I wrote this earlier, after the crying subsided. It doesn’t have a title yet. It’s just words that spewed forth that I really hope makes some sense.
Words That Spewed Forth That I Really Hope Makes Some Sense
by Ruqaiyah Davids
The world is a cruel and scary place.
I don’t know where to escape.
How do I get away from all this hate?
It doesn’t seem to abate.
But I know it’s not too late.
And I don’t mean to sound fake and to further saturate this debate
With candy floss and rainbows after every time the rain flows.
These words are not meant to gloss over all that is wrong with this place and the human race.
Violence and hatred have become commonplace.
It’s quite a disgrace.
But I do believe that we only need to educate –
One another and ourselves.
Then we can alienate those who seek to create
All these people who have become irate,
Causing them to deviate,
Fighting for what they think is right.
And those who only propagate hate.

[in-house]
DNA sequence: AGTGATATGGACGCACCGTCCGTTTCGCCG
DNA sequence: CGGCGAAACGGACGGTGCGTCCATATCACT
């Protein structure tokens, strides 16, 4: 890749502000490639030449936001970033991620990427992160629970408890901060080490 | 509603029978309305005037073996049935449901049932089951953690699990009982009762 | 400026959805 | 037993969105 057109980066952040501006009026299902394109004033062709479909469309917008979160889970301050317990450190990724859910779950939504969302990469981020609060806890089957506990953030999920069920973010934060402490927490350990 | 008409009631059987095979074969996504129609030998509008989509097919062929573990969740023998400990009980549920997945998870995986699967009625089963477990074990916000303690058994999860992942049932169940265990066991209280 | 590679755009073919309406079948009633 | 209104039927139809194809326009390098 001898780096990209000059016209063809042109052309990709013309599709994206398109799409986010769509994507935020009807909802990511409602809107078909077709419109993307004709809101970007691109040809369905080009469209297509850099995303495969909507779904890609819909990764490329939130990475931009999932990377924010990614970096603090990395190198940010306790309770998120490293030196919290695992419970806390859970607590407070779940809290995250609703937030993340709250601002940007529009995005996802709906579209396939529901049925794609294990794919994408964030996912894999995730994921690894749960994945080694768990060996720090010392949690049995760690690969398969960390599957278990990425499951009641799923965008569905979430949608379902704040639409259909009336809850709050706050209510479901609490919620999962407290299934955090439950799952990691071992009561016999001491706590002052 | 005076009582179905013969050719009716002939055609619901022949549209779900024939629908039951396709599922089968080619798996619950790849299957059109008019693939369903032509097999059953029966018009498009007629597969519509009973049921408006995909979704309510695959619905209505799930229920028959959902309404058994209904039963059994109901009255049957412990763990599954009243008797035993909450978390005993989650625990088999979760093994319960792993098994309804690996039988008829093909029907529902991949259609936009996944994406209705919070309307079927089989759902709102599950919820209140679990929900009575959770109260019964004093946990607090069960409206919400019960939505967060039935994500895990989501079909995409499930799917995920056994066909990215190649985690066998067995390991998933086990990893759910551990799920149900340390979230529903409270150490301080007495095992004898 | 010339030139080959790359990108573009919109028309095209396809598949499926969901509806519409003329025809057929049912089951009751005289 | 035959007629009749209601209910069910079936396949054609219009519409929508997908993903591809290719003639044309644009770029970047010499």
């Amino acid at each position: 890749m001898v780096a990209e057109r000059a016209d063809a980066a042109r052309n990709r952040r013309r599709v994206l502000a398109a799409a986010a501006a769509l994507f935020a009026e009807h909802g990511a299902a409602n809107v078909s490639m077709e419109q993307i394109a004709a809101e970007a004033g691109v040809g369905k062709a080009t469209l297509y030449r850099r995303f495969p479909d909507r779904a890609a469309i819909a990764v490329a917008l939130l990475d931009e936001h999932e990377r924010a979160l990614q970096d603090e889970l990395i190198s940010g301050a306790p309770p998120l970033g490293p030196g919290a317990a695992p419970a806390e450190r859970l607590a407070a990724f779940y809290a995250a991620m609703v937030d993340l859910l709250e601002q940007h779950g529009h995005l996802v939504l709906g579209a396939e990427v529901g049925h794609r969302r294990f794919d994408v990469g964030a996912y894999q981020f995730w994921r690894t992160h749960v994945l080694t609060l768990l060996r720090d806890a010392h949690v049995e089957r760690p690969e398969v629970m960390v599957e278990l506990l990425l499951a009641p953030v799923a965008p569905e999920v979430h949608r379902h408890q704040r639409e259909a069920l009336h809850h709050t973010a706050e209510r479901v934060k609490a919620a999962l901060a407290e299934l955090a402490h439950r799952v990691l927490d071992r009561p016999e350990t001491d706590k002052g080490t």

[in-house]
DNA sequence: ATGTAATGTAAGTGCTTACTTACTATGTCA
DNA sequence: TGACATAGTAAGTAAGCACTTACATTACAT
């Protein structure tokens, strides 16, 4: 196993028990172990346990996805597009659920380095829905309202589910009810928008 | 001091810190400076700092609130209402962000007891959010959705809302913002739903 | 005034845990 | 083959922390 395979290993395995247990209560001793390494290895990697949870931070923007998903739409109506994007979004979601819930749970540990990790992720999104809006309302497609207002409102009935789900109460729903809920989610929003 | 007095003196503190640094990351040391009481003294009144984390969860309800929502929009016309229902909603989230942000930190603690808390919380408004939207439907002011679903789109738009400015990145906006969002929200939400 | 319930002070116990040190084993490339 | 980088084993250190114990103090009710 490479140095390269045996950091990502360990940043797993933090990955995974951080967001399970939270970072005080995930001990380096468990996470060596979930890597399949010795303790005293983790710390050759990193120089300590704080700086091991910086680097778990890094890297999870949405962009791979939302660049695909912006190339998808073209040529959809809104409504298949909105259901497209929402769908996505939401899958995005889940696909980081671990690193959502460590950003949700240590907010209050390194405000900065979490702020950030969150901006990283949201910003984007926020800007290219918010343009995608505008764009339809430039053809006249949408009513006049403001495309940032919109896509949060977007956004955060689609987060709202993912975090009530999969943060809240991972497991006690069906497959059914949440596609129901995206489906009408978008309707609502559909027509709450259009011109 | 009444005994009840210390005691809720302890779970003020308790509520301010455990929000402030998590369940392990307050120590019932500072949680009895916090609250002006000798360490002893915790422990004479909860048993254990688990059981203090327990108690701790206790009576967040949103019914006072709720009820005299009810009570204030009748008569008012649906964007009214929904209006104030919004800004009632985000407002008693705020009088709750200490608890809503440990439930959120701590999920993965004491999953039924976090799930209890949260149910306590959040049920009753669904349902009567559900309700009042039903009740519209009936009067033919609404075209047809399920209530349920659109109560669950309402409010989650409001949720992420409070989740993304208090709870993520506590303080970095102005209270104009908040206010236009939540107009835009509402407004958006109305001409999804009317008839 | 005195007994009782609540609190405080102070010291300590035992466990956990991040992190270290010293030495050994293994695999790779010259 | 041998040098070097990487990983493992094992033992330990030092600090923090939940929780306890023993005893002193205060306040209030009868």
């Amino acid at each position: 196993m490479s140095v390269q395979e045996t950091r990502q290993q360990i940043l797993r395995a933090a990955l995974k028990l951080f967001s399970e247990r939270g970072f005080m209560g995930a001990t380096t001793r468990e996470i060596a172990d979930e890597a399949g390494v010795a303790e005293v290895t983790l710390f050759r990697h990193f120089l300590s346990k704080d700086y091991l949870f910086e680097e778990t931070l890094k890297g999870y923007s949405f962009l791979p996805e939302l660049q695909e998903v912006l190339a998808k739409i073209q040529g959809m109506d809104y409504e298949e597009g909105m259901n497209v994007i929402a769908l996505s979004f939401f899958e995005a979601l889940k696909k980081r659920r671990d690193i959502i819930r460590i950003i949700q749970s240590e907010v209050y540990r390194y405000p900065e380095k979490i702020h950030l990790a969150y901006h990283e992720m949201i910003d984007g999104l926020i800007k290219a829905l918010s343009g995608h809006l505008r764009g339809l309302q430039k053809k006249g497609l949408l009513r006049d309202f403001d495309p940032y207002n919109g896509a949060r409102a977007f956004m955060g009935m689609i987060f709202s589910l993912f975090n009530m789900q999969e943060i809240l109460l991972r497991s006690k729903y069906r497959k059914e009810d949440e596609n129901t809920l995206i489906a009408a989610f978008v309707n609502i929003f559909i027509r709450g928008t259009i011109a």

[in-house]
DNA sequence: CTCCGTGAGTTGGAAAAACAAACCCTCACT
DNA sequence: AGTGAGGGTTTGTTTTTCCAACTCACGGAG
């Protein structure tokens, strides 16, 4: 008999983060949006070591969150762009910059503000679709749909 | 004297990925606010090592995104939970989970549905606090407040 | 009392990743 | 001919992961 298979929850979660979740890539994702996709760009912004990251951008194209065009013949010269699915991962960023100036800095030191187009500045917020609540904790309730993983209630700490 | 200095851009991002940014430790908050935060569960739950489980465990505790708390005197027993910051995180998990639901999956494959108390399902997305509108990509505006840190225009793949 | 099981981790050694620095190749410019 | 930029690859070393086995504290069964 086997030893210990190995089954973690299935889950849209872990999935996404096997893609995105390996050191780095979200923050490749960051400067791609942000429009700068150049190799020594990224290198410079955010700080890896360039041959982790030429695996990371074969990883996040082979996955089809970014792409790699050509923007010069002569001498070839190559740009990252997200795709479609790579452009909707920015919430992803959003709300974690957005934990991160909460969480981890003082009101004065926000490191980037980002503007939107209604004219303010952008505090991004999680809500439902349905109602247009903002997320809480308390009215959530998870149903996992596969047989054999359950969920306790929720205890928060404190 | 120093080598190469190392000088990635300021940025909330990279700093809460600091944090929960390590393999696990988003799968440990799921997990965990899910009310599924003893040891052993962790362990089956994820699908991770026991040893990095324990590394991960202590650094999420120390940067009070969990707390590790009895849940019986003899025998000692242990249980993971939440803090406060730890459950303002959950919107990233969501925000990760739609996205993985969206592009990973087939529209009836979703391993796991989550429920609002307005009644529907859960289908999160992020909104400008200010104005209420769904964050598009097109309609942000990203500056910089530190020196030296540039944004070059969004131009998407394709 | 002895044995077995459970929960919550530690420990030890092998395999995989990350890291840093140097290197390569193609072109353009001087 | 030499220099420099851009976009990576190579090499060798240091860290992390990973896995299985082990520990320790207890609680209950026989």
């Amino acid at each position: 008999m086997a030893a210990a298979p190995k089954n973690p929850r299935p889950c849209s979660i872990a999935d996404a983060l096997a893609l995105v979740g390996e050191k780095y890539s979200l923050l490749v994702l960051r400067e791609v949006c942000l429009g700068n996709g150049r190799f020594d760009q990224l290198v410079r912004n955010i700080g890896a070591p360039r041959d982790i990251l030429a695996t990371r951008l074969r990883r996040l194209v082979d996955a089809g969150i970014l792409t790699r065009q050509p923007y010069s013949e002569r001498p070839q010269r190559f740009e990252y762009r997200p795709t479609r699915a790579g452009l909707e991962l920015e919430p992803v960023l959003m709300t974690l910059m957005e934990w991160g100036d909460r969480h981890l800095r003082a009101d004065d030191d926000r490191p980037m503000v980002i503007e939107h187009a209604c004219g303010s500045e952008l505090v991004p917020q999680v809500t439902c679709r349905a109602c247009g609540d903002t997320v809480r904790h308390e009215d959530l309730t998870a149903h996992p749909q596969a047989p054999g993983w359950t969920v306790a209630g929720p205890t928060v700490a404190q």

And those who only separate.
And those who leave children, betrayed
By the very people who should be a source of shade.
This world has worked hard to make me jaded;
Tired and weary –
This world is scary.
Many days I can’t stand the evil of it all.
But I am an optimist.
Try as the world might, it hasn’t given my spirit fright.
But, still, I don’t look at the world through rose-coloured glasses.
I’ve sat through enough of the world’s classes
Of chaos, mayhem, and fear.
My eyes are clear;
I see the evil that is here.
But these darn hues of pink and red won’t leave me alone.
My spirit is prone to the light in this world
Which it has over and over been shown.
But my optimism can sometimes feel like my prison
As my soul feels that sickeningly familiar rhythm
Of a child’s cry,
While people die,
And a nation occupies.
My optimism can be a prison of pain and heartbreak.
Each time the world shows me its colour of evil my heart quakes.
I have a difficult time believing it’s real.